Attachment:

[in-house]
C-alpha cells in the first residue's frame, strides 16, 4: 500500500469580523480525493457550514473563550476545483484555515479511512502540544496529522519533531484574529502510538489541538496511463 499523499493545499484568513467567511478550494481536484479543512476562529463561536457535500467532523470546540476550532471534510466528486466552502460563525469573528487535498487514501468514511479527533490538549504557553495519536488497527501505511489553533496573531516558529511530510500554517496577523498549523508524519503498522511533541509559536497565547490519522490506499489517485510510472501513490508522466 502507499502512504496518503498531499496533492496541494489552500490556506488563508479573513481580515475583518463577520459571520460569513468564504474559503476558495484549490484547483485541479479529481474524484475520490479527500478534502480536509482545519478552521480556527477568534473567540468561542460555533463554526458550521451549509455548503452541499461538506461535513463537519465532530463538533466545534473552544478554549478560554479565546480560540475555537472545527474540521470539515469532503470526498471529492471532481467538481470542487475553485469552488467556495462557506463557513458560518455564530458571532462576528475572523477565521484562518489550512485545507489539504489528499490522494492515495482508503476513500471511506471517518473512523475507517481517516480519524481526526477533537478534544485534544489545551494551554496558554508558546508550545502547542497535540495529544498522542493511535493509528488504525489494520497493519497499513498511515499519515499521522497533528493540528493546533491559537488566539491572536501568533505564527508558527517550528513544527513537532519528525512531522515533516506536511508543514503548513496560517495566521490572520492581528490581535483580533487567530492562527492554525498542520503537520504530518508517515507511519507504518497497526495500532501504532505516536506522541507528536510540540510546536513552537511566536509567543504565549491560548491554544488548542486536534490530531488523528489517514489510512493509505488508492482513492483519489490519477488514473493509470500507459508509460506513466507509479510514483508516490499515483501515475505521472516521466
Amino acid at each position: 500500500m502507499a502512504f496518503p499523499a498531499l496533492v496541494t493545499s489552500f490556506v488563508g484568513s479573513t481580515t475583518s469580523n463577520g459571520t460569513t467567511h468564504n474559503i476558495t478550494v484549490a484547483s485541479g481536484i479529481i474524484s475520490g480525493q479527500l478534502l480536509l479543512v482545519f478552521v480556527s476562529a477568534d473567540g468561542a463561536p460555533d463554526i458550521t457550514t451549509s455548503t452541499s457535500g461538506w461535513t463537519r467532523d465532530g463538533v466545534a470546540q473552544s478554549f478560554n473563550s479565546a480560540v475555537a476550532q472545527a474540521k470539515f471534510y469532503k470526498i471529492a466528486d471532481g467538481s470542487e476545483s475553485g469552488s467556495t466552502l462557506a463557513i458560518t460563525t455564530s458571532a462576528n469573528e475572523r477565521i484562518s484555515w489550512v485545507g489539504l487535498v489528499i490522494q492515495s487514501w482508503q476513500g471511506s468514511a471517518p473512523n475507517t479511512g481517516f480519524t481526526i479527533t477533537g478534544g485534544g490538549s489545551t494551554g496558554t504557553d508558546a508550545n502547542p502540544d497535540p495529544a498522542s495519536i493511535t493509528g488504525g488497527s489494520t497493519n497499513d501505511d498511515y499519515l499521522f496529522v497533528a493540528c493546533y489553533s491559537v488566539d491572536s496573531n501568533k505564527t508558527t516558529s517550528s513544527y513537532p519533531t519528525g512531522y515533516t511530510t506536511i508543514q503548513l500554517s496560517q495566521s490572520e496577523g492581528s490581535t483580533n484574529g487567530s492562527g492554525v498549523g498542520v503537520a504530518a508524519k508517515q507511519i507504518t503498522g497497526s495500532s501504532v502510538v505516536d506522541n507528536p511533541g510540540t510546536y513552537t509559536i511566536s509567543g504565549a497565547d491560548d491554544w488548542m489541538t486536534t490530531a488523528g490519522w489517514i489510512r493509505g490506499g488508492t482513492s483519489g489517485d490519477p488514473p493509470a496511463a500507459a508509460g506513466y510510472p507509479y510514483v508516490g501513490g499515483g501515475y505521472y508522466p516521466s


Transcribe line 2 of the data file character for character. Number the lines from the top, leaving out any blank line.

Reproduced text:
C-alpha cells in the first residue's frame, strides 16, 4: 500500500469580523480525493457550514473563550476545483484555515479511512502540544496529522519533531484574529502510538489541538496511463 499523499493545499484568513467567511478550494481536484479543512476562529463561536457535500467532523470546540476550532471534510466528486466552502460563525469573528487535498487514501468514511479527533490538549504557553495519536488497527501505511489553533496573531516558529511530510500554517496577523498549523508524519503498522511533541509559536497565547490519522490506499489517485510510472501513490508522466 502507499502512504496518503498531499496533492496541494489552500490556506488563508479573513481580515475583518463577520459571520460569513468564504474559503476558495484549490484547483485541479479529481474524484475520490479527500478534502480536509482545519478552521480556527477568534473567540468561542460555533463554526458550521451549509455548503452541499461538506461535513463537519465532530463538533466545534473552544478554549478560554479565546480560540475555537472545527474540521470539515469532503470526498471529492471532481467538481470542487475553485469552488467556495462557506463557513458560518455564530458571532462576528475572523477565521484562518489550512485545507489539504489528499490522494492515495482508503476513500471511506471517518473512523475507517481517516480519524481526526477533537478534544485534544489545551494551554496558554508558546508550545502547542497535540495529544498522542493511535493509528488504525489494520497493519497499513498511515499519515499521522497533528493540528493546533491559537488566539491572536501568533505564527508558527517550528513544527513537532519528525512531522515533516506536511508543514503548513496560517495566521490572520492581528490581535483580533487567530492562527492554525498542520503537520504530518508517515507511519507504518497497526495500532501504532505516536506522541507528536510540540510546536513552537511566536509567543504565549491560548491554544488548542486536534490530531488523528489517514489510512493509505488508492482513492483519489490519477488514473493509470500507459508509460506513466507509479510514483508516490499515483501515475505521472516521466